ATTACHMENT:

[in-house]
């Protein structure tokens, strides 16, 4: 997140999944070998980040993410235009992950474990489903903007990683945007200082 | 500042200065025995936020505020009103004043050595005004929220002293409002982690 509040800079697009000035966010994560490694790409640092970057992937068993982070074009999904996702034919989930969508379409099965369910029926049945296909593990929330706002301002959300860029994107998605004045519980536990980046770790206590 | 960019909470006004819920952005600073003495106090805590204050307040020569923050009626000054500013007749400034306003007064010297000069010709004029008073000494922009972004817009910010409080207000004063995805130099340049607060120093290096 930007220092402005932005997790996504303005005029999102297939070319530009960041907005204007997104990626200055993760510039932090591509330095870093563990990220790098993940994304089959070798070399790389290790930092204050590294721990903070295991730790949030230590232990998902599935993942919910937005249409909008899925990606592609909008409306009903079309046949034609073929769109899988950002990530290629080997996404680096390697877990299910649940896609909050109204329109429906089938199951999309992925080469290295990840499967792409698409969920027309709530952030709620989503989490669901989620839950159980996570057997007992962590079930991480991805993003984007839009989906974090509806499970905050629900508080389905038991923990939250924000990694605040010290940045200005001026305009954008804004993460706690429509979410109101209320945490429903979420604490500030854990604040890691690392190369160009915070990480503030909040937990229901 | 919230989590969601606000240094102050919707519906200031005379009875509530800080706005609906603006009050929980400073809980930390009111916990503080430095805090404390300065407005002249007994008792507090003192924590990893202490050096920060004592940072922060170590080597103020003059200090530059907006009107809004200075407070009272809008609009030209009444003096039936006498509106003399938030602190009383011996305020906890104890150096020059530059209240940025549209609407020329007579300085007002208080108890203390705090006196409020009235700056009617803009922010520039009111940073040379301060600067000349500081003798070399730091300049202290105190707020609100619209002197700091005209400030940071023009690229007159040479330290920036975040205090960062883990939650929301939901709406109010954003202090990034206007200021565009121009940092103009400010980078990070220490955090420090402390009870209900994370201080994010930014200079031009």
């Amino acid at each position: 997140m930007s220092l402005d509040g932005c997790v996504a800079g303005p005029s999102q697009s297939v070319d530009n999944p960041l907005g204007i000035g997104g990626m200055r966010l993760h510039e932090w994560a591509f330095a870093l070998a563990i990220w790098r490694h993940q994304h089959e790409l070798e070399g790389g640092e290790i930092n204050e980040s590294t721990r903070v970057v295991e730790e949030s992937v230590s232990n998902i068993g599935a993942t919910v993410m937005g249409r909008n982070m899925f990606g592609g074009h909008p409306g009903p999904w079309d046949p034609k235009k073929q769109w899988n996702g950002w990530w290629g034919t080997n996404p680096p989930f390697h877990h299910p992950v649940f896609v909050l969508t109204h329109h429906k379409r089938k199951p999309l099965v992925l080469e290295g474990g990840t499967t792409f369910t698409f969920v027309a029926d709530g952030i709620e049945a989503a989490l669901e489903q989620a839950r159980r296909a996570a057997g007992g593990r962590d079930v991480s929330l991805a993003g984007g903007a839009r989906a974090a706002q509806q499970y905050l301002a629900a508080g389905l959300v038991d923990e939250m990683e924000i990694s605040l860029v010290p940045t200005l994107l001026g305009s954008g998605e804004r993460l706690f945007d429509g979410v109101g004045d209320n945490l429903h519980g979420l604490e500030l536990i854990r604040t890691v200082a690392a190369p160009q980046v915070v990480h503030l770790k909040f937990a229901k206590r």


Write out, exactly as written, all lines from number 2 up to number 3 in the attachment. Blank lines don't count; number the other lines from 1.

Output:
């Protein structure tokens, strides 16, 4: 997140999944070998980040993410235009992950474990489903903007990683945007200082 | 500042200065025995936020505020009103004043050595005004929220002293409002982690 509040800079697009000035966010994560490694790409640092970057992937068993982070074009999904996702034919989930969508379409099965369910029926049945296909593990929330706002301002959300860029994107998605004045519980536990980046770790206590 | 960019909470006004819920952005600073003495106090805590204050307040020569923050009626000054500013007749400034306003007064010297000069010709004029008073000494922009972004817009910010409080207000004063995805130099340049607060120093290096 930007220092402005932005997790996504303005005029999102297939070319530009960041907005204007997104990626200055993760510039932090591509330095870093563990990220790098993940994304089959070798070399790389290790930092204050590294721990903070295991730790949030230590232990998902599935993942919910937005249409909008899925990606592609909008409306009903079309046949034609073929769109899988950002990530290629080997996404680096390697877990299910649940896609909050109204329109429906089938199951999309992925080469290295990840499967792409698409969920027309709530952030709620989503989490669901989620839950159980996570057997007992962590079930991480991805993003984007839009989906974090509806499970905050629900508080389905038991923990939250924000990694605040010290940045200005001026305009954008804004993460706690429509979410109101209320945490429903979420604490500030854990604040890691690392190369160009915070990480503030909040937990229901 | 919230989590969601606000240094102050919707519906200031005379009875509530800080706005609906603006009050929980400073809980930390009111916990503080430095805090404390300065407005002249007994008792507090003192924590990893202490050096920060004592940072922060170590080597103020003059200090530059907006009107809004200075407070009272809008609009030209009444003096039936006498509106003399938030602190009383011996305020906890104890150096020059530059209240940025549209609407020329007579300085007002208080108890203390705090006196409020009235700056009617803009922010520039009111940073040379301060600067000349500081003798070399730091300049202290105190707020609100619209002197700091005209400030940071023009690229007159040479330290920036975040205090960062883990939650929301939901709406109010954003202090990034206007200021565009121009940092103009400010980078990070220490955090420090402390009870209900994370201080994010930014200079031009």
């Amino acid at each position: 997140m930007s220092l402005d509040g932005c997790v996504a800079g303005p005029s999102q697009s297939v070319d530009n999944p960041l907005g204007i000035g997104g990626m200055r966010l993760h510039e932090w994560a591509f330095a870093l070998a563990i990220w790098r490694h993940q994304h089959e790409l070798e070399g790389g640092e290790i930092n204050e980040s590294t721990r903070v970057v295991e730790e949030s992937v230590s232990n998902i068993g599935a993942t919910v993410m937005g249409r909008n982070m899925f990606g592609g074009h909008p409306g009903p999904w079309d046949p034609k235009k073929q769109w899988n996702g950002w990530w290629g034919t080997n996404p680096p989930f390697h877990h299910p992950v649940f896609v909050l969508t109204h329109h429906k379409r089938k199951p999309l099965v992925l080469e290295g474990g990840t499967t792409f369910t698409f969920v027309a029926d709530g952030i709620e049945a989503a989490l669901e489903q989620a839950r159980r296909a996570a057997g007992g593990r962590d079930v991480s929330l991805a993003g984007g903007a839009r989906a974090a706002q509806q499970y905050l301002a629900a508080g389905l959300v038991d923990e939250m990683e924000i990694s605040l860029v010290p940045t200005l994107l001026g305009s954008g998605e804004r993460l706690f945007d429509g979410v109101g004045d209320n945490l429903h519980g979420l604490e500030l536990i854990r604040t890691v200082a690392a190369p160009q980046v915070v990480h503030l770790k909040f937990a229901k206590r």